The following was originally posted by the NYTimes on Transgender Today. Nick Stevens a member of the Call to Action 20/30 Community.
Transgender and Catholic. These two words often aren’t used in the same sentence (at least in a positive way), but these words best describe who I am.
Yes, I’m a Roman Catholic in an increasingly secular world. But I’m also a Catholic in a transgender community who has often experienced religion as a mask for bigotry or even violence.
So when I came out as a transgender male at my small Catholic college in St. Louis I feared my peers would not respond well. Whether it was reactions of hesitation or outright exclusion, I knew things would change.
And things did change. But for the better.
My Catholic peers not only tolerated, but embraced me.
Even my grandmother, who is a traditional Catholic, gave me her blessing. In her words and actions, she communicated to me the fundamental truths of our faith: that God made us to be who we are, and if we aren’t being true to ourselves, then we aren’t being true to God.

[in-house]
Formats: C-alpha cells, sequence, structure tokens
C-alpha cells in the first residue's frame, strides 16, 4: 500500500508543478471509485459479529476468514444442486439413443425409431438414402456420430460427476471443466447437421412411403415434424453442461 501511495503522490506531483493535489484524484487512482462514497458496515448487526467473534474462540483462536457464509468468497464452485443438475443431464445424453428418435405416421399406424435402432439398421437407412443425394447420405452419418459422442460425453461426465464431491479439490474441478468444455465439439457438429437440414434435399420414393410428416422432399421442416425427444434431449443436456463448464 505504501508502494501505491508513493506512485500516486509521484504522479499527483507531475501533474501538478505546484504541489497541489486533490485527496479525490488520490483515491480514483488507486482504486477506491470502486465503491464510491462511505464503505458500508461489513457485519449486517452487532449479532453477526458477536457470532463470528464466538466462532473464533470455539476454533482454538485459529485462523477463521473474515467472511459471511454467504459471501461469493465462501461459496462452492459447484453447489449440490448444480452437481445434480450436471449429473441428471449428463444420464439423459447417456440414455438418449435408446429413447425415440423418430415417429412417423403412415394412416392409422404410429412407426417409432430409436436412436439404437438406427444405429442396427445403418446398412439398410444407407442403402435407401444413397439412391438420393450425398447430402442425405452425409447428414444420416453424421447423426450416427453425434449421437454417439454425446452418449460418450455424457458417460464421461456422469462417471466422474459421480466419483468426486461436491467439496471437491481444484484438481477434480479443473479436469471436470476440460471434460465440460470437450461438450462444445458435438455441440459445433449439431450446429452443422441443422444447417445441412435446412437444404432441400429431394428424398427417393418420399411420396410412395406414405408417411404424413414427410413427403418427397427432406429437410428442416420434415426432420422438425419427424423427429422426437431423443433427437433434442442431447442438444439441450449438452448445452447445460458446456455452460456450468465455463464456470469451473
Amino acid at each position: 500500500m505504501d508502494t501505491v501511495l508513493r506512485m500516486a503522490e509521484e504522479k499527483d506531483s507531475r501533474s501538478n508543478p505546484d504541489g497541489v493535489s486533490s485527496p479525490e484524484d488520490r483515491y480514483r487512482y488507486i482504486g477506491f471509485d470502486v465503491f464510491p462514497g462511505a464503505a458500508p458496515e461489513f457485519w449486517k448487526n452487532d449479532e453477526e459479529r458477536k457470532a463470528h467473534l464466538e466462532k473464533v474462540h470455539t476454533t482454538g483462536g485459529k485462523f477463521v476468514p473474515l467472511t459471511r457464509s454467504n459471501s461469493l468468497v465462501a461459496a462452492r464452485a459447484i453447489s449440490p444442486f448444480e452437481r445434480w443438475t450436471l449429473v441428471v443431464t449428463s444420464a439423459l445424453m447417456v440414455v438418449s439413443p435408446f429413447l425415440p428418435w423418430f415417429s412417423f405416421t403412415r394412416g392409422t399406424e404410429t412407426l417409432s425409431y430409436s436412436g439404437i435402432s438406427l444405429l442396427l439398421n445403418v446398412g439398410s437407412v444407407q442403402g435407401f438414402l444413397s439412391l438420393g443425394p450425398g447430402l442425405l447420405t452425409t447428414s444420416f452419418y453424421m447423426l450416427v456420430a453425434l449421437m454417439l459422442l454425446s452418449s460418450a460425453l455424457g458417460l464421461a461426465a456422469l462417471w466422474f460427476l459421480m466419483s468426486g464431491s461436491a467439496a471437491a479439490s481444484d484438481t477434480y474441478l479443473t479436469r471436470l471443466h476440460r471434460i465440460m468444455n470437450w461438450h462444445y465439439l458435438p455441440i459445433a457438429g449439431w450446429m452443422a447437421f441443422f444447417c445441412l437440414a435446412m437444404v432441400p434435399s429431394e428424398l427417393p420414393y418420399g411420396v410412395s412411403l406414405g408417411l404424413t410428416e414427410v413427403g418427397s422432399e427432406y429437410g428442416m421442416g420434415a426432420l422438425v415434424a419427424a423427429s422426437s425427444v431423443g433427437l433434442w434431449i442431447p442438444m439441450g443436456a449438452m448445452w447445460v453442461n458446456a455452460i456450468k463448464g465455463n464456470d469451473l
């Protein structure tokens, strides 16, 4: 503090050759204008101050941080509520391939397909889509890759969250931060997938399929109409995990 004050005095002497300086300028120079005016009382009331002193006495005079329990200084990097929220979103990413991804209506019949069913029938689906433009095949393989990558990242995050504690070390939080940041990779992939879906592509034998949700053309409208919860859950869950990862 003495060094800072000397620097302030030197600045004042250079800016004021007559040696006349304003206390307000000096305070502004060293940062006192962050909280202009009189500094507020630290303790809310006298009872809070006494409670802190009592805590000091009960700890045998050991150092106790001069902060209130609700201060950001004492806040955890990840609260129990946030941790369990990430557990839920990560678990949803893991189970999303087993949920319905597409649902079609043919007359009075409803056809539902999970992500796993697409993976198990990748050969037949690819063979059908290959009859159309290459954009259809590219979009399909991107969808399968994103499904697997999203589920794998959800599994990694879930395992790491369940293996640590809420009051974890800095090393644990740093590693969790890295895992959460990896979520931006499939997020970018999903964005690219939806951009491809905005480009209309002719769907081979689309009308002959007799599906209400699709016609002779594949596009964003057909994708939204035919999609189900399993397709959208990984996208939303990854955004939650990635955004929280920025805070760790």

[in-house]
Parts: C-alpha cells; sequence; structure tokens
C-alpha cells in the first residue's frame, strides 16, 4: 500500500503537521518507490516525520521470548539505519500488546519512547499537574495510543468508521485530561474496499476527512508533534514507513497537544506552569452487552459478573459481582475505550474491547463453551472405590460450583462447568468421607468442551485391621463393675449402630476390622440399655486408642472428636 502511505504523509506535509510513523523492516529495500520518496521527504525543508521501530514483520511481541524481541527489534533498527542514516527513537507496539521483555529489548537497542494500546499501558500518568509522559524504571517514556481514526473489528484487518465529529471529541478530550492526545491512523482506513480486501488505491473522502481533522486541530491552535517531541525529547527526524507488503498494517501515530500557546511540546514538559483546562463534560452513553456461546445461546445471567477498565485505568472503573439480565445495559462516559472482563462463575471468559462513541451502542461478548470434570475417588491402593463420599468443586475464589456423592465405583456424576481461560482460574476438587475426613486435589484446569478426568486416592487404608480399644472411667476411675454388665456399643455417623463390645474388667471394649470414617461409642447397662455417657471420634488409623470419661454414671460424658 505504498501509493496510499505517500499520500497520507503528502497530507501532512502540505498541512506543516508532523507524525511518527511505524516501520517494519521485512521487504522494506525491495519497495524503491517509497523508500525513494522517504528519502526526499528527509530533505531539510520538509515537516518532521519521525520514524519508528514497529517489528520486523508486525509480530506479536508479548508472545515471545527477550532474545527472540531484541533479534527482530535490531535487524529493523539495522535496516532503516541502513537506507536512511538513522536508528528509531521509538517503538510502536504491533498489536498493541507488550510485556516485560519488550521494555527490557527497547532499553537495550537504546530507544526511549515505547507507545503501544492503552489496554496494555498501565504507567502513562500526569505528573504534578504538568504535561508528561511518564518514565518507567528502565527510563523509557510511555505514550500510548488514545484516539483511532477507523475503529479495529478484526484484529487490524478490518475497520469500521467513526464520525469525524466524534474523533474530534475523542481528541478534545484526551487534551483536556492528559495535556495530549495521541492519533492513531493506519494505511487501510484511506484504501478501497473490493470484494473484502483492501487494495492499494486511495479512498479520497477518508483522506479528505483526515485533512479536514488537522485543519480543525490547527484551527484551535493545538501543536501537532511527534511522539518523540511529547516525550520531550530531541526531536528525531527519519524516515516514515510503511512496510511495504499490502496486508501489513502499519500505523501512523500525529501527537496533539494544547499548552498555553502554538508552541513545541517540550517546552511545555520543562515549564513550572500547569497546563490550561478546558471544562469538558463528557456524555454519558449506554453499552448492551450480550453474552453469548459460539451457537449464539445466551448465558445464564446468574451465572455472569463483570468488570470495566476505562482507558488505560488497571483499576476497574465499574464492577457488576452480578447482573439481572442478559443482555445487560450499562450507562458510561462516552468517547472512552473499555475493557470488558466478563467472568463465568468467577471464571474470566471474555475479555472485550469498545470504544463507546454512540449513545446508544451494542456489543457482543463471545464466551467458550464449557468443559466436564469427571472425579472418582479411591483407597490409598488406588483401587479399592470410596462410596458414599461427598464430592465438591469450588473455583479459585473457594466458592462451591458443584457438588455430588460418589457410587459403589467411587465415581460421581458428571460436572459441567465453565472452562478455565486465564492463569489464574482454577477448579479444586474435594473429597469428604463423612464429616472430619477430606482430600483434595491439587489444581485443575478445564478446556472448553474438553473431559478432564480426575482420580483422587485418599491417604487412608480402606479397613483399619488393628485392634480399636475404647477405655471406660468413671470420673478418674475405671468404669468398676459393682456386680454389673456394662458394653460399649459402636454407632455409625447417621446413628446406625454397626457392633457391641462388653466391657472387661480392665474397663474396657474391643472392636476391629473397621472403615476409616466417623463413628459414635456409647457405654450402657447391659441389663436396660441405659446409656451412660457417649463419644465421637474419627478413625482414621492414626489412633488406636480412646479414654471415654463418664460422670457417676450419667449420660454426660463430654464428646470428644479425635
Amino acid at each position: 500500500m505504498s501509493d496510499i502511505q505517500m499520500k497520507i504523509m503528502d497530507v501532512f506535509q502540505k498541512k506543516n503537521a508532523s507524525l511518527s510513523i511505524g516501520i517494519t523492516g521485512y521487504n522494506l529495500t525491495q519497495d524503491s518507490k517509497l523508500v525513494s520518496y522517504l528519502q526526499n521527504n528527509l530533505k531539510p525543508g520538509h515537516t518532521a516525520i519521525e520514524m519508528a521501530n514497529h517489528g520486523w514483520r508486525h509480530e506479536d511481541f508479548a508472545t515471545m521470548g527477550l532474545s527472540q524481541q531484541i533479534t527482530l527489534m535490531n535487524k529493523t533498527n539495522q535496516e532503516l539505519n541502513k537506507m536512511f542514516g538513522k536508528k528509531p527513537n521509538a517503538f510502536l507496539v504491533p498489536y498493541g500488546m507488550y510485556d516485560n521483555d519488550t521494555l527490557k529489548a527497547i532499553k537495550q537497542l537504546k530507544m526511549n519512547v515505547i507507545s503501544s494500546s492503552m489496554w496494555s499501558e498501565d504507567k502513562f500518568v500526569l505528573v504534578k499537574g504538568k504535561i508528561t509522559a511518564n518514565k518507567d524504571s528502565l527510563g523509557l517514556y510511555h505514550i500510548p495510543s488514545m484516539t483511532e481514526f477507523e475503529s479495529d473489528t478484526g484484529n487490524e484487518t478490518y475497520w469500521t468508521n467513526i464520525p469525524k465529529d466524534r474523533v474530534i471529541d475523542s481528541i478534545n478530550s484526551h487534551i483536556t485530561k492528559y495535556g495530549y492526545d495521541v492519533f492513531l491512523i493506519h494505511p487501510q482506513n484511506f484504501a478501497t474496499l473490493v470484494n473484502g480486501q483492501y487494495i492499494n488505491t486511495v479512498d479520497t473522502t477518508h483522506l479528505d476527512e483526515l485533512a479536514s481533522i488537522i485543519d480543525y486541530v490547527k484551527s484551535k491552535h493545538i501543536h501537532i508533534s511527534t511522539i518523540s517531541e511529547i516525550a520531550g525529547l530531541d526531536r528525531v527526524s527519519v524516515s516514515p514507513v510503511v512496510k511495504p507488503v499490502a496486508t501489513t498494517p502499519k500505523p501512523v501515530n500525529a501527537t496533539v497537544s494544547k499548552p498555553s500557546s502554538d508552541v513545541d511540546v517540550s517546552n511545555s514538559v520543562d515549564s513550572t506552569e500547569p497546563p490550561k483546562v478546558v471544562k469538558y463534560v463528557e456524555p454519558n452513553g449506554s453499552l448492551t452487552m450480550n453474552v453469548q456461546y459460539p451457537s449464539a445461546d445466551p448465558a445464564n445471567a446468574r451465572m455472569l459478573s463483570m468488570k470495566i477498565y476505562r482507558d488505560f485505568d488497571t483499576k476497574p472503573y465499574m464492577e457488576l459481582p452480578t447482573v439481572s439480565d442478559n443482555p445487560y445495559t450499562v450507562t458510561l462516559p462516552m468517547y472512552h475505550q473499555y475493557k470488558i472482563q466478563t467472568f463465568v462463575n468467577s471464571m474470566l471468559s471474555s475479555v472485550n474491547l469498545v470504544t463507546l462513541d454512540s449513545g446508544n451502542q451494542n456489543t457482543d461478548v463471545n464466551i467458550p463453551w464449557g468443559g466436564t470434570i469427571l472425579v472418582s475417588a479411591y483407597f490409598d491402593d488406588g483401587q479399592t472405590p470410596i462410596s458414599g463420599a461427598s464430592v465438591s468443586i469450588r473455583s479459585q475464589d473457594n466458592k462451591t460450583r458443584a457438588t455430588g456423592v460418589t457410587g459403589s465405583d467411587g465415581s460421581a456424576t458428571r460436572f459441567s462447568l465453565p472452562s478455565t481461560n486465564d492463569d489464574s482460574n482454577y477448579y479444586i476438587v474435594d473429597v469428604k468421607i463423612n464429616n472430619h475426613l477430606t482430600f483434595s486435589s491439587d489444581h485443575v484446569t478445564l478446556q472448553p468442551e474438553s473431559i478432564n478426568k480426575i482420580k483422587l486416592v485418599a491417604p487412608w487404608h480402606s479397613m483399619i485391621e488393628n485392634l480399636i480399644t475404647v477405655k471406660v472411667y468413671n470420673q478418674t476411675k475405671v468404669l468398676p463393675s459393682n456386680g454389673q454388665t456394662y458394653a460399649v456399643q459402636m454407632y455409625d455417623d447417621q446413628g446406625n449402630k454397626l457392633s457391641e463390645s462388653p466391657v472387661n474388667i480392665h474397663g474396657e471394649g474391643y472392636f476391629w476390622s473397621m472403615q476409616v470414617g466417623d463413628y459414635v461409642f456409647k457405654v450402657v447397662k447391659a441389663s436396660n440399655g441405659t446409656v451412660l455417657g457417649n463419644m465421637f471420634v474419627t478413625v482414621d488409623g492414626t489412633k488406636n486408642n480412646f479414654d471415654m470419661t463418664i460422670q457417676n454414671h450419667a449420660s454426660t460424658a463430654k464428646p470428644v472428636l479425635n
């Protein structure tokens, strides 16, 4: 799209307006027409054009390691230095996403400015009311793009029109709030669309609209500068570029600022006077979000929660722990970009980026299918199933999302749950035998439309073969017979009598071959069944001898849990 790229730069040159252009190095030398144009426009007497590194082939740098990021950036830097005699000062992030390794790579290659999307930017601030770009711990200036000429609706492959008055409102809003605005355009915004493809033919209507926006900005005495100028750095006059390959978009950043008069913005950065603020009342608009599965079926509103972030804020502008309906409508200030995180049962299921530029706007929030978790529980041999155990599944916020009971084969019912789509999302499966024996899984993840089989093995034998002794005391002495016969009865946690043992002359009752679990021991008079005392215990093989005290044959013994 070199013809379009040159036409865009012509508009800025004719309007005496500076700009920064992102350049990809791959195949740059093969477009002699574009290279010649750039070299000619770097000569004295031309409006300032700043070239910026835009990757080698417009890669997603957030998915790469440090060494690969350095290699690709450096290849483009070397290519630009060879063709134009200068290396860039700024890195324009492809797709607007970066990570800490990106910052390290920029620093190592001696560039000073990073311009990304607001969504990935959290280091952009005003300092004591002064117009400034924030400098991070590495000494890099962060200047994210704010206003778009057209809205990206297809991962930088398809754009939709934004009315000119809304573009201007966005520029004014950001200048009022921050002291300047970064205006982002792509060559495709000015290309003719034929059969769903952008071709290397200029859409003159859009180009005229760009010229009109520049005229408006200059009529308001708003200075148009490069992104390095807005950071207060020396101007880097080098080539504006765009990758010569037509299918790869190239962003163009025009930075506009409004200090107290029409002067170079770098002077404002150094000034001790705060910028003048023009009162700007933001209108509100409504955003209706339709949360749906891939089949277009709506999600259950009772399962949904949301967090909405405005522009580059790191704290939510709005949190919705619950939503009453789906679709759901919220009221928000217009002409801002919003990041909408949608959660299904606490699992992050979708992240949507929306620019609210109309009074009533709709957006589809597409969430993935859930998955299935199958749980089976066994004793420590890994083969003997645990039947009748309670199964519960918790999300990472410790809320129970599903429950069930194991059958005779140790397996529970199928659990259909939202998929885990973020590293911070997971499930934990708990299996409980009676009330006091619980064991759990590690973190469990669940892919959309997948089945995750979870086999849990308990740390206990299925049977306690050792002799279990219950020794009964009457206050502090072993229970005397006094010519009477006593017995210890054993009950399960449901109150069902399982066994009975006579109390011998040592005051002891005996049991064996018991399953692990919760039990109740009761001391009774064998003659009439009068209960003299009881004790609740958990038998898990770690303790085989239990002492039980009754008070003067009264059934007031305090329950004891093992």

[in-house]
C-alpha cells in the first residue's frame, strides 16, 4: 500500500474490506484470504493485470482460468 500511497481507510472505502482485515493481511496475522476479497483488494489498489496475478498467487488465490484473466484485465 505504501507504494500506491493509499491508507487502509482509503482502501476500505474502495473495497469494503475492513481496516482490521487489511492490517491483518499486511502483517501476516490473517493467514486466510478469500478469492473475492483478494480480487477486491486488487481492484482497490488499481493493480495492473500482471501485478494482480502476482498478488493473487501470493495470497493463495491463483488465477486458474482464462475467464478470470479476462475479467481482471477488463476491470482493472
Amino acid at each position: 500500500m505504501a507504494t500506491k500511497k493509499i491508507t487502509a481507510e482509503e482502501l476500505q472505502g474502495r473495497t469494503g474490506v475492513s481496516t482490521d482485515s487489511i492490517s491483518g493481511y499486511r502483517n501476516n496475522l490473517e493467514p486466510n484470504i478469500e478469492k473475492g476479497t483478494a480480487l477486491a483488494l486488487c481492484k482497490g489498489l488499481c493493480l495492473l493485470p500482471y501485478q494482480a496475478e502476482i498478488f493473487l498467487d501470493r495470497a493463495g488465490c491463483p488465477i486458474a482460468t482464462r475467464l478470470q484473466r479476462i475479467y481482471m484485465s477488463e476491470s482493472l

Her acceptance was a testament to God’s unfailing love, and it allowed me to be true to myself.
I now work with a Catholic non-profit that promotes the social mission of the Church in public life. My co-workers affirm, respect, and support my gender identity. I also live in an intentional Catholic community committed to the values of social justice, simple living, and peace.
Those who believe the Church will never include LGBT people are blind to a Church that already does. Catholics who include and embrace the LGBT community aren’t acting contrary to the faith, but in accordance with the faith’s highest values.
My Catholic faith provides the moral foundation of my life. It’s taught me the value of radical inclusivity, particularly those who are discriminated against because of where they came from, how they identify or who they love.
I’ve witnessed for myself the home that the Catholic Church can provide to the LGBT community. So it pains me to see headline after headline of transgender people who have been victims of violence, particularly in the name of religion.
And I won’t stop working towards a Church that welcomes all and excludes none.
Why? Because this is my faith. And this the faith of the Church.